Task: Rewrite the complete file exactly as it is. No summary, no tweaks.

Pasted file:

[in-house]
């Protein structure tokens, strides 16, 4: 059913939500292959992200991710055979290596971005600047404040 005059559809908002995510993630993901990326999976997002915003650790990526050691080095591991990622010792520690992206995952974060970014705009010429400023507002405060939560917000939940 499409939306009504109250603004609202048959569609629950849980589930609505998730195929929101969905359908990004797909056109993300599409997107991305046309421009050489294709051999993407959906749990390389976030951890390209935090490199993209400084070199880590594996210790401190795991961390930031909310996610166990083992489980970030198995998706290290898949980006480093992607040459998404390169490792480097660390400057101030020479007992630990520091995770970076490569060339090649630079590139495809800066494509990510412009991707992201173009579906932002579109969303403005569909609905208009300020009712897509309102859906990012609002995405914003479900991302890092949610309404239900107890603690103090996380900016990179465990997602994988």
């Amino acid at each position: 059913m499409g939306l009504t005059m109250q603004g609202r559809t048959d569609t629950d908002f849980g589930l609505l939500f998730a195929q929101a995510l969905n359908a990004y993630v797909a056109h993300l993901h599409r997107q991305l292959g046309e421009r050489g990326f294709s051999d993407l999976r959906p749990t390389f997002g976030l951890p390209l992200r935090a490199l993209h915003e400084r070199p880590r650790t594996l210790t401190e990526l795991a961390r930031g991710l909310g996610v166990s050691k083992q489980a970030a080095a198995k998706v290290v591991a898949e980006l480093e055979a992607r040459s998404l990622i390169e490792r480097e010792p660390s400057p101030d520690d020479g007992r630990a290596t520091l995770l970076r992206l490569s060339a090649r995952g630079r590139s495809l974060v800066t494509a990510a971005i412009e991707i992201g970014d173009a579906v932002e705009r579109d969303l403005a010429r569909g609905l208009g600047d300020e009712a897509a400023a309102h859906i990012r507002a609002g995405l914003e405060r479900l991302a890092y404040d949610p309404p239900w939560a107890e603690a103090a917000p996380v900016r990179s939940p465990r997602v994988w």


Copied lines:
[in-house]
């Protein structure tokens, strides 16, 4: 059913939500292959992200991710055979290596971005600047404040 005059559809908002995510993630993901990326999976997002915003650790990526050691080095591991990622010792520690992206995952974060970014705009010429400023507002405060939560917000939940 499409939306009504109250603004609202048959569609629950849980589930609505998730195929929101969905359908990004797909056109993300599409997107991305046309421009050489294709051999993407959906749990390389976030951890390209935090490199993209400084070199880590594996210790401190795991961390930031909310996610166990083992489980970030198995998706290290898949980006480093992607040459998404390169490792480097660390400057101030020479007992630990520091995770970076490569060339090649630079590139495809800066494509990510412009991707992201173009579906932002579109969303403005569909609905208009300020009712897509309102859906990012609002995405914003479900991302890092949610309404239900107890603690103090996380900016990179465990997602994988």
């Amino acid at each position: 059913m499409g939306l009504t005059m109250q603004g609202r559809t048959d569609t629950d908002f849980g589930l609505l939500f998730a195929q929101a995510l969905n359908a990004y993630v797909a056109h993300l993901h599409r997107q991305l292959g046309e421009r050489g990326f294709s051999d993407l999976r959906p749990t390389f997002g976030l951890p390209l992200r935090a490199l993209h915003e400084r070199p880590r650790t594996l210790t401190e990526l795991a961390r930031g991710l909310g996610v166990s050691k083992q489980a970030a080095a198995k998706v290290v591991a898949e980006l480093e055979a992607r040459s998404l990622i390169e490792r480097e010792p660390s400057p101030d520690d020479g007992r630990a290596t520091l995770l970076r992206l490569s060339a090649r995952g630079r590139s495809l974060v800066t494509a990510a971005i412009e991707i992201g970014d173009a579906v932002e705009r579109d969303l403005a010429r569909g609905l208009g600047d300020e009712a897509a400023a309102h859906i990012r507002a609002g995405l914003e405060r479900l991302a890092y404040d949610p309404p239900w939560a107890e603690a103090a917000p996380v900016r990179s939940p465990r997602v994988w």